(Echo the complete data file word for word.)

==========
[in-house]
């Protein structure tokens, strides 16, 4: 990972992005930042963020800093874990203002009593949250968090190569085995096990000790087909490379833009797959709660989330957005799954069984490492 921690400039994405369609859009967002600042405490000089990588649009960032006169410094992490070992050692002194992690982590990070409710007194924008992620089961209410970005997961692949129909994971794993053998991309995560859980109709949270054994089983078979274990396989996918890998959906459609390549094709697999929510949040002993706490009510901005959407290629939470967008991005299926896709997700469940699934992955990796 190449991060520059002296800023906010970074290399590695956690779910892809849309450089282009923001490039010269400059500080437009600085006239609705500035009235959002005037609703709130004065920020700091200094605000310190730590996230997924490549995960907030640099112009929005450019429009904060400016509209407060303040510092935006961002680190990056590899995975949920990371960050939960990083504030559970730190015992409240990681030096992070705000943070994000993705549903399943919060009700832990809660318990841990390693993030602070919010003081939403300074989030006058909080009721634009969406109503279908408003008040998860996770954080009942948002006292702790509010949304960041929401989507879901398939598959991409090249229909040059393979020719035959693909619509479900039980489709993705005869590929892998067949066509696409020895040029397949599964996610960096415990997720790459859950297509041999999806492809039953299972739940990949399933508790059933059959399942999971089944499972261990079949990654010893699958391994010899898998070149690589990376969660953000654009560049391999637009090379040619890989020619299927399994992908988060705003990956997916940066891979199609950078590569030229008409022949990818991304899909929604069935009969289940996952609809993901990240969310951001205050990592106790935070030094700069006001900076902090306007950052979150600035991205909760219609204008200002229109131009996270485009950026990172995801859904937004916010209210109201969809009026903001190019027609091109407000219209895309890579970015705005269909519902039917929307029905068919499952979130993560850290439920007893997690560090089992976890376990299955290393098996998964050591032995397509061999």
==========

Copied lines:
[in-house]
């Protein structure tokens, strides 16, 4: 990972992005930042963020800093874990203002009593949250968090190569085995096990000790087909490379833009797959709660989330957005799954069984490492 921690400039994405369609859009967002600042405490000089990588649009960032006169410094992490070992050692002194992690982590990070409710007194924008992620089961209410970005997961692949129909994971794993053998991309995560859980109709949270054994089983078979274990396989996918890998959906459609390549094709697999929510949040002993706490009510901005959407290629939470967008991005299926896709997700469940699934992955990796 190449991060520059002296800023906010970074290399590695956690779910892809849309450089282009923001490039010269400059500080437009600085006239609705500035009235959002005037609703709130004065920020700091200094605000310190730590996230997924490549995960907030640099112009929005450019429009904060400016509209407060303040510092935006961002680190990056590899995975949920990371960050939960990083504030559970730190015992409240990681030096992070705000943070994000993705549903399943919060009700832990809660318990841990390693993030602070919010003081939403300074989030006058909080009721634009969406109503279908408003008040998860996770954080009942948002006292702790509010949304960041929401989507879901398939598959991409090249229909040059393979020719035959693909619509479900039980489709993705005869590929892998067949066509696409020895040029397949599964996610960096415990997720790459859950297509041999999806492809039953299972739940990949399933508790059933059959399942999971089944499972261990079949990654010893699958391994010899898998070149690589990376969660953000654009560049391999637009090379040619890989020619299927399994992908988060705003990956997916940066891979199609950078590569030229008409022949990818991304899909929604069935009969289940996952609809993901990240969310951001205050990592106790935070030094700069006001900076902090306007950052979150600035991205909760219609204008200002229109131009996270485009950026990172995801859904937004916010209210109201969809009026903001190019027609091109407000219209895309890579970015705005269909519902039917929307029905068919499952979130993560850290439920007893997690560090089992976890376990299955290393098996998964050591032995397509061999």